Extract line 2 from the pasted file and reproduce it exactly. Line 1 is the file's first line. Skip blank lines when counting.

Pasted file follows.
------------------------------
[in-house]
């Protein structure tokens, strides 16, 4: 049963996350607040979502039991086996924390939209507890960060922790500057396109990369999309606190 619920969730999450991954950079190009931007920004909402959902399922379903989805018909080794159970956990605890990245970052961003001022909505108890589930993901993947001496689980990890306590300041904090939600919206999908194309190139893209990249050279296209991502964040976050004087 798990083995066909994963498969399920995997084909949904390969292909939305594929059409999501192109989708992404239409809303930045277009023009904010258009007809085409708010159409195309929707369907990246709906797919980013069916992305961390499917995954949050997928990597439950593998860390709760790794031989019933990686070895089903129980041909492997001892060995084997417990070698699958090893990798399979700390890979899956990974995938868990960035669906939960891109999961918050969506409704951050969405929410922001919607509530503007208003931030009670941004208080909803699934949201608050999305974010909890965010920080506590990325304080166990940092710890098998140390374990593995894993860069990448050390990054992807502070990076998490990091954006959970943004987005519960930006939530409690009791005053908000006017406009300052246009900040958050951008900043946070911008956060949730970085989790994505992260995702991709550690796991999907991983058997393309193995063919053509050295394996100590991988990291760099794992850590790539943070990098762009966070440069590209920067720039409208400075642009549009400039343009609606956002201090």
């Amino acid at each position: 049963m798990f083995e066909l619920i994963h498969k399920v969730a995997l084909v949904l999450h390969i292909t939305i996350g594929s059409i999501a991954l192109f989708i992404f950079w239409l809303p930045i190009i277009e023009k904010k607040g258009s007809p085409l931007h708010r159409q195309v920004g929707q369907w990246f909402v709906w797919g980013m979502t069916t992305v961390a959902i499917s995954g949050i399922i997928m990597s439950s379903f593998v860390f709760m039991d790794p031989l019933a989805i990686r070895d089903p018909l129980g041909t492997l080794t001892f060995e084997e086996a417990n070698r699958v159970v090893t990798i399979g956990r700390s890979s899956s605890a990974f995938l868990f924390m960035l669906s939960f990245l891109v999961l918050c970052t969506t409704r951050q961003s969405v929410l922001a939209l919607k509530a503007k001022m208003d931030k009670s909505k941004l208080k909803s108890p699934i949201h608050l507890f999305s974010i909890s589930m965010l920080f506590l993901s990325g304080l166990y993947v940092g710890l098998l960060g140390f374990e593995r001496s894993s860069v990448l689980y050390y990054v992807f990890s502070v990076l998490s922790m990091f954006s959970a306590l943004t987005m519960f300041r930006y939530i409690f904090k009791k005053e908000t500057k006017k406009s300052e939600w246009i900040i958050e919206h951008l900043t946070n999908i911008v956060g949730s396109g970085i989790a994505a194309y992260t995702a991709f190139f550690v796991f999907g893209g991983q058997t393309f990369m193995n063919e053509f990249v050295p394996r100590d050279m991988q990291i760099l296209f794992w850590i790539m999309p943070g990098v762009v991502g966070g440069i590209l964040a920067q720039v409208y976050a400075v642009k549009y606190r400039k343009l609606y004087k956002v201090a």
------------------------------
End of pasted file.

């Protein structure tokens, strides 16, 4: 049963996350607040979502039991086996924390939209507890960060922790500057396109990369999309606190 619920969730999450991954950079190009931007920004909402959902399922379903989805018909080794159970956990605890990245970052961003001022909505108890589930993901993947001496689980990890306590300041904090939600919206999908194309190139893209990249050279296209991502964040976050004087 798990083995066909994963498969399920995997084909949904390969292909939305594929059409999501192109989708992404239409809303930045277009023009904010258009007809085409708010159409195309929707369907990246709906797919980013069916992305961390499917995954949050997928990597439950593998860390709760790794031989019933990686070895089903129980041909492997001892060995084997417990070698699958090893990798399979700390890979899956990974995938868990960035669906939960891109999961918050969506409704951050969405929410922001919607509530503007208003931030009670941004208080909803699934949201608050999305974010909890965010920080506590990325304080166990940092710890098998140390374990593995894993860069990448050390990054992807502070990076998490990091954006959970943004987005519960930006939530409690009791005053908000006017406009300052246009900040958050951008900043946070911008956060949730970085989790994505992260995702991709550690796991999907991983058997393309193995063919053509050295394996100590991988990291760099794992850590790539943070990098762009966070440069590209920067720039409208400075642009549009400039343009609606956002201090």